• Remove wrappings, wires as well as toys and batteries after opening. They may cause choking as pets often explore new items with their mouths. Batteries can also cause internal burns if they are swallowed and start leaking.

Kitchen hazards at Christmas

Keep kitchen doors closed so pets can’t get under your feet. With a big Christmas dinner on the go, full of hot ovens and boiling pots and pans, they are more hazardous places than usual.

Christmas food

Keep Christmas food out of the way of pets. Whilst you snooze, they cruise. They’ll sniff out extra treats, but whilst you may feel relaxed about it, as it’s Christmas after all, they can be hazardous. Human food leads to pet obesity. Pets can also choke on turkey bones. Onions, raisins and certain nuts can even be poisonous. Sage and onion stuffing, Christmas cake, chocolate and mince pies can also be harmful

Car journeys

We all buckle up when we travel, so should our pets. It’s for their safety and yours. Unrestrained pets can be distracting when you drive. They can be seriously injured too if you are involved in an accident. So if you’re taking your pets with you when visiting friends and relatives this Christmas, make sure you use pet seat-belts and harnesses for larger pets, and secured pet carriers for smaller pets.

Coping with freezing Christmas temperatures

Hypothermia can occur after just a few minutes in freezing temperatures and can kill. Due to their smaller size, our pets are even more at risk than we are, so prevention is always better than cure:

  • Don’t let any your pets stay outside in freezing temperatures for a lengthy period without access to shelter and warmth.
  • Give a warm dog coat in colder weather if your dog is going to be susceptible.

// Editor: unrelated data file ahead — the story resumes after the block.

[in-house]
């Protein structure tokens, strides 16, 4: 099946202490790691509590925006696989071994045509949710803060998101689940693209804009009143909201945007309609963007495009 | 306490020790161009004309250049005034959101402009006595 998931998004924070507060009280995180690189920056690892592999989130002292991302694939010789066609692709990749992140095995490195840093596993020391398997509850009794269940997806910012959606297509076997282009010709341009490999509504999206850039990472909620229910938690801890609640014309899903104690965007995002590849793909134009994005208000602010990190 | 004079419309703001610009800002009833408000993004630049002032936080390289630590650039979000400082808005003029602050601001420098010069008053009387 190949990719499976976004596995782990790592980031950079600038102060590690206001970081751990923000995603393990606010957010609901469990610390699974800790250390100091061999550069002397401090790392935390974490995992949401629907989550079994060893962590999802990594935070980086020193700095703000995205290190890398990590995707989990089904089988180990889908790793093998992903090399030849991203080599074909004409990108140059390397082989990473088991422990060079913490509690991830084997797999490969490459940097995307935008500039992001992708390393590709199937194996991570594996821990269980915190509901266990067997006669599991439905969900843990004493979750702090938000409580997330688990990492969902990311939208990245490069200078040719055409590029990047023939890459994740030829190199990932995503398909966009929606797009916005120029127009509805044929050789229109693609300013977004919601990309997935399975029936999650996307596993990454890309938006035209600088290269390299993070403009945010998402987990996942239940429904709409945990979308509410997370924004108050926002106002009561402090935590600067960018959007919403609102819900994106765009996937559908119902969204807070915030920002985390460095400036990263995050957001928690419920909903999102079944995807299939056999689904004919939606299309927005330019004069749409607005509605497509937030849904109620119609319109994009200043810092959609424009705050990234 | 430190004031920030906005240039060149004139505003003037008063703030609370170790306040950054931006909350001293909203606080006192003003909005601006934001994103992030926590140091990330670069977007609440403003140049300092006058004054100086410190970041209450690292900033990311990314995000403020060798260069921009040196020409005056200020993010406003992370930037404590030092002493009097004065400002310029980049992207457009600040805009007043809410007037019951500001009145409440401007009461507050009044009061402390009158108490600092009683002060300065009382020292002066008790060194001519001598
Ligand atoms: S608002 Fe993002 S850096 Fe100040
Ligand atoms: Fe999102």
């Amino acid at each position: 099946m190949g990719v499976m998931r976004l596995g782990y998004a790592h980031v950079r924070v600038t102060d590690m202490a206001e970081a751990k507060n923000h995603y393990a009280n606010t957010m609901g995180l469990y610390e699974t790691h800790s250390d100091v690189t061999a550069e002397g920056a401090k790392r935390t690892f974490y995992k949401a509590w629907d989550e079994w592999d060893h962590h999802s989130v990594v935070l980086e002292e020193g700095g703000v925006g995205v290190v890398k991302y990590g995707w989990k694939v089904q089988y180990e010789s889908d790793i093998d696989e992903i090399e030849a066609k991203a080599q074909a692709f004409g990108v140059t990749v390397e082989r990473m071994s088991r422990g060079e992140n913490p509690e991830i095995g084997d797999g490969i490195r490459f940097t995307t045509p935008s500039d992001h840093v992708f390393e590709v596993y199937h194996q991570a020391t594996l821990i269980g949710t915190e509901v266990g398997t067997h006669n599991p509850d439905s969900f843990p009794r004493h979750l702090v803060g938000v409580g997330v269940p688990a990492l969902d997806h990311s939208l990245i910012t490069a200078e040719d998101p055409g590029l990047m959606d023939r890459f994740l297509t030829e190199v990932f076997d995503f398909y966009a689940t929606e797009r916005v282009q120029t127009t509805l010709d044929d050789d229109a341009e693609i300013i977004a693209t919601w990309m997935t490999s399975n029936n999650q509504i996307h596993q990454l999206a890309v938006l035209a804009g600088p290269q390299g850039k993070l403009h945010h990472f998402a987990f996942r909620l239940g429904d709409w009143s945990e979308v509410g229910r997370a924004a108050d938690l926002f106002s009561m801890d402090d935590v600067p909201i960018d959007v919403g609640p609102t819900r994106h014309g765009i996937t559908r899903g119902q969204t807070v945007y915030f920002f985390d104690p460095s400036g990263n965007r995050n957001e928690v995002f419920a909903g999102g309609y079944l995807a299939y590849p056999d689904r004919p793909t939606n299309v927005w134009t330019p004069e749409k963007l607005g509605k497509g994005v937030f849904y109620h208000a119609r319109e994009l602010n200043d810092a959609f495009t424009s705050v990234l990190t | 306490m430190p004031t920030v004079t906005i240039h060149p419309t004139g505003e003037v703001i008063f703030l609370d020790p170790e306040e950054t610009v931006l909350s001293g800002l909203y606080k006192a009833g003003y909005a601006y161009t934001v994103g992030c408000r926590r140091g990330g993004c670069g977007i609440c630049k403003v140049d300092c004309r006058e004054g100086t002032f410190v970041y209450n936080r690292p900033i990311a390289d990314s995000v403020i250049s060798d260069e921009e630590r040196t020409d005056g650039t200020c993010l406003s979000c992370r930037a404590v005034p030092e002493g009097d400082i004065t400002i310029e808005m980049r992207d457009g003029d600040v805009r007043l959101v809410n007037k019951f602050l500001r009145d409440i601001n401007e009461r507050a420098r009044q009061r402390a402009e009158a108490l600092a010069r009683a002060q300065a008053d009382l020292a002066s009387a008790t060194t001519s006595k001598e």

• Prevent snowballs from forming by trimming the hair between your dog’s toes or training it to wear doggy boots

What to do if you suspect hypothermia

Act quickly and correctly – it could save your pet’s life:

  • Immediately remove your pet from the cold. Take them into warm, but not hot, surroundings: warming up too quickly can be harmful.
  • Call your vet and follow their advice.
  • Dry them gently with a towel if they are wet.
  • Gradually raise your pet’s body temperature:
  • Either use a hot water bottle wrapped in a towel.
  • Or use a hair dryer on a low heat, keep it a moving and hold it at a distance from your pet’s fur, as you would for yourself.
  • Your vet will probably advise bringing your pet in for an appointment. It’s important to do this, even if your pet seems to have recovered.

First Aid in the festive season

Knowing what to do in any emergency can mean the difference between life and death for our pets. Over the festive season it’s more important than ever to make sure you are well prepared in case your pet suffers an accident or injury.

Take a look at the First Aid section on the PDSA website or download the PDSA First Aid leaflet.

It’s Christmas for your small pets too...

Don’t forget about smaller pets either, e.g. rats, rabbits, guinea pigs and ferrets. Let them join in the festivities: offer them some of their favourite food wrapped in brown paper. Figuring out how to get to the food is a great challenge to occupy their inquisitive minds. Using relevant objects and puzzle feeders helps animal wellbeing and prevents boredom. This is called ‘environmental enrichment’ – a term often associated with zoos – but it’s equally important for our pets.

Small pets need special care in winter, even on Christmas Day. They are more likely to feel drops in temperature because of their size, so follow these rules:

  • House guinea pigs and rabbits indoors in winter. A warm shed or a car-free garage is ideal, but they should still have access to natural light and an exercise run.
  • Give them extra bedding in the hutch to help keep them warm.
  • Put a blanket or piece of carpet over the hutch to help keep it warm. Make sure this doesn’t obstruct the ventilation.
  • Check water bottles every day to make sure they aren’t frozen.
  • If you have to move the hutch in to your home, make sure it’s kept away from other pets, stressful noises and smoky atmospheres.